Oct 24

Had a chat with a sexist today

I had an argument about feminism today. There wasn’t anything new or exciting about it — I walked into a classroom at the tail-end of an argument between a professor and a student about whether that professor should, when talking about feminism, give equal time to the kinds of oppression men face.

The guy’s argument was that, since men deal with systematic problems too, they deserve equal attention in any argument for justice. His two pieces of evidence for men’s oppression were the higher suicide rate and “Having all that extra power is a lot of responsibility.”

His criticism of my argument was that I was failing to define sexism in explicit, straightforward terms. The meat of my argument was that sexism is a problem of such great complexity that it’s impossible to reduce it into straightforward terms in a satisfying way.

It was very frustrating.

Oct 23

I am whelmed

Two more posts before I can blow off a day.

I have not been having a great week. It feels like it should be over by now. Or, it felt like it should be over by the end of the day on Tuesday, and now it just feels like I’m in a cruelly hyperbolic grind towards the unknowable but almost certainly destructive and vile future.

And it’s been pouring raining in southern NH and northern Mass. for days. It’s almost as if by Tuesday reality ran out of time and now it’s just coming apart. The sky is literally falling. Somebody pulled a plug somewhere and now the clouds are melting and the heater’s off.

And I still have tomorrow to get through. Tomorrow’s not going to be a short day. I’ve got an exam, and a presentation, then I’ve got at least one story to finish at work, but I should probably stick around long enough to get two done.

And then. THEN. I still have work on the weekends. It’s not even going to be a day off. It’s just a different character of business, and different places to be and not-be.

Sorry for being so vague. I actually kind of don’t like talking about my personal life much on the internet, but there’s a lot going on right now and it’s preventing me from devoting mental energy to cool stuff to blog about.

Oct 22

google keep story notes

It still hasn’t been quite two months since I promised not to write a non-post for at least two months. It’s been a busy, stressful, complicated week that involved a huge number of things that I don’t currently want to publish on the internet.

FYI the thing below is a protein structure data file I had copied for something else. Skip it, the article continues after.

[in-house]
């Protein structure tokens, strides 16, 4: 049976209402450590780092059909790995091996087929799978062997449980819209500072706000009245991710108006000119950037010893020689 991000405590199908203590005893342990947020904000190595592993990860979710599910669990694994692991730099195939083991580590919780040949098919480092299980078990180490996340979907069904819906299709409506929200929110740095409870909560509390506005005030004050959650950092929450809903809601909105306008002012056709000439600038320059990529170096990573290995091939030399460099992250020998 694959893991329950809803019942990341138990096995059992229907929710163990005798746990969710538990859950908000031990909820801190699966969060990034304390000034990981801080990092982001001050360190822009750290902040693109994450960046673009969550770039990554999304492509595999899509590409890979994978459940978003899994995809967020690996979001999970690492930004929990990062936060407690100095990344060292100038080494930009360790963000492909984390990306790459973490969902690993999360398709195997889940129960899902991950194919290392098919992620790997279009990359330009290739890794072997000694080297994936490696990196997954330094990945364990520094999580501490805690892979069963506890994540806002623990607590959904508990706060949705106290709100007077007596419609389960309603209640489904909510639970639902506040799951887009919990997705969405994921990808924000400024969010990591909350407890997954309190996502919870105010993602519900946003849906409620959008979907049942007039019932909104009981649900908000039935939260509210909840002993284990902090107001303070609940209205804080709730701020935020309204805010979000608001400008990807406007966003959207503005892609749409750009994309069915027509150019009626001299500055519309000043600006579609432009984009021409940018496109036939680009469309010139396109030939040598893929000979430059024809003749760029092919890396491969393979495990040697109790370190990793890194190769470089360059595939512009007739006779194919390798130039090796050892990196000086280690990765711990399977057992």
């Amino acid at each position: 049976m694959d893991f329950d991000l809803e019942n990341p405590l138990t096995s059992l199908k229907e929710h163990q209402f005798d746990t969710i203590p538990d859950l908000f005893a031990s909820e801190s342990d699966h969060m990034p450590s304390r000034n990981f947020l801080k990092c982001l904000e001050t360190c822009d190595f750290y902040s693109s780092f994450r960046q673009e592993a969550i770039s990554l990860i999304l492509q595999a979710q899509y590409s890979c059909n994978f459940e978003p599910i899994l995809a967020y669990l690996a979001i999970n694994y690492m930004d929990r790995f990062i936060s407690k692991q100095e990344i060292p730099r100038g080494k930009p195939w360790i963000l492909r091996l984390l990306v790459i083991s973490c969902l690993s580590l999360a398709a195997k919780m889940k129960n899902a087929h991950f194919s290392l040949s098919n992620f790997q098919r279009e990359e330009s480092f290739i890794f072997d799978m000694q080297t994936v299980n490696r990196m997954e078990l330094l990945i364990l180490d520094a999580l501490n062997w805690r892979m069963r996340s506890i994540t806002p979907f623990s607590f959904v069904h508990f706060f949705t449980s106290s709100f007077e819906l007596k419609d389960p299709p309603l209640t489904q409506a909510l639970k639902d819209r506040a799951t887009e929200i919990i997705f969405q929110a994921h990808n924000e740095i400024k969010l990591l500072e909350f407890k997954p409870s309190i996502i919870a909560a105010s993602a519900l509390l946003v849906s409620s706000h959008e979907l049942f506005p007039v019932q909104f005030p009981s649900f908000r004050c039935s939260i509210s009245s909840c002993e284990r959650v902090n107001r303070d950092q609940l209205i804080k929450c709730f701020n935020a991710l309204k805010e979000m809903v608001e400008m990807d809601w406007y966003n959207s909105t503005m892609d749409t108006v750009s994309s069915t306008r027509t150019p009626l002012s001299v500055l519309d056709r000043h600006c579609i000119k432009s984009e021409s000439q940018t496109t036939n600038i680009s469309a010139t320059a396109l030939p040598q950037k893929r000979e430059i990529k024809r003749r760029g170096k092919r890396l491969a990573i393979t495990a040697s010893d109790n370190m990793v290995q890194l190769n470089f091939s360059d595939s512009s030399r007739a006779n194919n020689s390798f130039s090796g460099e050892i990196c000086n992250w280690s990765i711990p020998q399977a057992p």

I scrolled through my Google Keep files looking for a topic, and I found two posts in the color I use for fiction ideas.

One of them says

Promises, broken and unkept

The other says,

Riddle magic

Whale fire

The first one, I just had a mental image for. A little shop that sells broken and unkept promises. They’d be little symbolic objects vested with ‘pataphysical meaning. A ribbon with a pin in it, a cracked circular mirror, a pair of clock hands, stuff like that.

Riddle magic is a plot device idea that I’m still excited about, and I’m sure I’m going to use it in a story eventually. It’s magic that’s cast by reading someone a riddle, then the spell that follows is based on the solution to it, but the target of the spell can break it by solving the riddle.

I’m not actually much good at writing riddles, although I think I could probably get better at it, but, like, if the answer were ‘water,’ the room might start flooding, and the target of the spell would have the advantage of the really blatant hint about the subject, but also the disadvantage about being literally about to drown and so presumably panicking and distracted.

Whale fire was an idea for flashback chunks of my magic setting — from when people were still using whale oil for lamps. I don’t know anything about how that industry worked, but I like the idea of a kind of magic where there’s something deeply embedded in the spell that’s angry at, and hostile to, the people casting it. In this case, whales being pissed that they got murdered to be lamps.

Oct 21

I had homebrewed mead tonight

Or, I think it was homebrewed. My friend who gave it to me said his friend made it, but I wouldn’t be surprised to discover that that friend owned a brewery.

mead pic

 

It was kind of minty? I’m not sure if that’s the right word. Jon told me what the herbs were that his friend used, but I can’t remember what they were.1 And it was drier than the mead I had tried before. But still, it was good. If mead counts as a form of wine (I’ve heard mixed accounts on this) then this one still ranks among the best wines I’ve had. (Because wine is terrible.)

  1. I would be an awesome drinking blogger.

Oct 20

Rants

I think I’ve mentioned here before that I want to start vlogging. I’m not really set up for it at the moment — I know what I want to do, and I know I’m going to need Premiere or a similar program to do it, and I know it’s going to take more time than I could reasonably borrow off someone else’s computer, so it’s going to have to wait until I have my own computer with Adobe Creative Suite to work with.